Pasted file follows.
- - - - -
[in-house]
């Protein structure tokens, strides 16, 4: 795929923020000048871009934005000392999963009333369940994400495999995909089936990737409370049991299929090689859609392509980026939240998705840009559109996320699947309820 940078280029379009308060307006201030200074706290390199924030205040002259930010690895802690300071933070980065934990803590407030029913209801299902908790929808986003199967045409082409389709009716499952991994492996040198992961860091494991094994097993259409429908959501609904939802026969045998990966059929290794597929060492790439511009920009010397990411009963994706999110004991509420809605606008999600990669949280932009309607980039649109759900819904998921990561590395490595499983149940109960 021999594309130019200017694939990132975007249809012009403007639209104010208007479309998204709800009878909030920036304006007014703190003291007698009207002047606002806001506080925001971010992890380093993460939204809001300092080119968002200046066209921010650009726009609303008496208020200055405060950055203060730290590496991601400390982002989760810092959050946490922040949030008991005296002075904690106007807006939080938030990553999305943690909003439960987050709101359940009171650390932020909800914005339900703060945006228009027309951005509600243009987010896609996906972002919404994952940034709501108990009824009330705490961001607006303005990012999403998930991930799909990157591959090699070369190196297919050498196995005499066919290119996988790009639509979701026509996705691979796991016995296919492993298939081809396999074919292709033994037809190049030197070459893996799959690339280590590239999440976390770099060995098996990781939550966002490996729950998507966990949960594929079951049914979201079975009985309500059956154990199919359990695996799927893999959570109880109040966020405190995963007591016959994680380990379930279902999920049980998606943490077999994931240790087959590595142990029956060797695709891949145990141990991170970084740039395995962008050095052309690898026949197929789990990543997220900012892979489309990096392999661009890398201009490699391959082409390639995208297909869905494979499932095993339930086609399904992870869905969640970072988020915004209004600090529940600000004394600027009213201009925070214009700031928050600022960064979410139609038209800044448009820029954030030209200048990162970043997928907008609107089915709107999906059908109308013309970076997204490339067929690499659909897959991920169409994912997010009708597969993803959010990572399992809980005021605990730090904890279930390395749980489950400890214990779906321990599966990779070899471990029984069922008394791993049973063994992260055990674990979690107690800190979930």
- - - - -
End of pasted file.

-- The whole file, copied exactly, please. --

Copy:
[in-house]
């Protein structure tokens, strides 16, 4: 795929923020000048871009934005000392999963009333369940994400495999995909089936990737409370049991299929090689859609392509980026939240998705840009559109996320699947309820 940078280029379009308060307006201030200074706290390199924030205040002259930010690895802690300071933070980065934990803590407030029913209801299902908790929808986003199967045409082409389709009716499952991994492996040198992961860091494991094994097993259409429908959501609904939802026969045998990966059929290794597929060492790439511009920009010397990411009963994706999110004991509420809605606008999600990669949280932009309607980039649109759900819904998921990561590395490595499983149940109960 021999594309130019200017694939990132975007249809012009403007639209104010208007479309998204709800009878909030920036304006007014703190003291007698009207002047606002806001506080925001971010992890380093993460939204809001300092080119968002200046066209921010650009726009609303008496208020200055405060950055203060730290590496991601400390982002989760810092959050946490922040949030008991005296002075904690106007807006939080938030990553999305943690909003439960987050709101359940009171650390932020909800914005339900703060945006228009027309951005509600243009987010896609996906972002919404994952940034709501108990009824009330705490961001607006303005990012999403998930991930799909990157591959090699070369190196297919050498196995005499066919290119996988790009639509979701026509996705691979796991016995296919492993298939081809396999074919292709033994037809190049030197070459893996799959690339280590590239999440976390770099060995098996990781939550966002490996729950998507966990949960594929079951049914979201079975009985309500059956154990199919359990695996799927893999959570109880109040966020405190995963007591016959994680380990379930279902999920049980998606943490077999994931240790087959590595142990029956060797695709891949145990141990991170970084740039395995962008050095052309690898026949197929789990990543997220900012892979489309990096392999661009890398201009490699391959082409390639995208297909869905494979499932095993339930086609399904992870869905969640970072988020915004209004600090529940600000004394600027009213201009925070214009700031928050600022960064979410139609038209800044448009820029954030030209200048990162970043997928907008609107089915709107999906059908109308013309970076997204490339067929690499659909897959991920169409994912997010009708597969993803959010990572399992809980005021605990730090904890279930390395749980489950400890214990779906321990599966990779070899471990029984069922008394791993049973063994992260055990674990979690107690800190979930």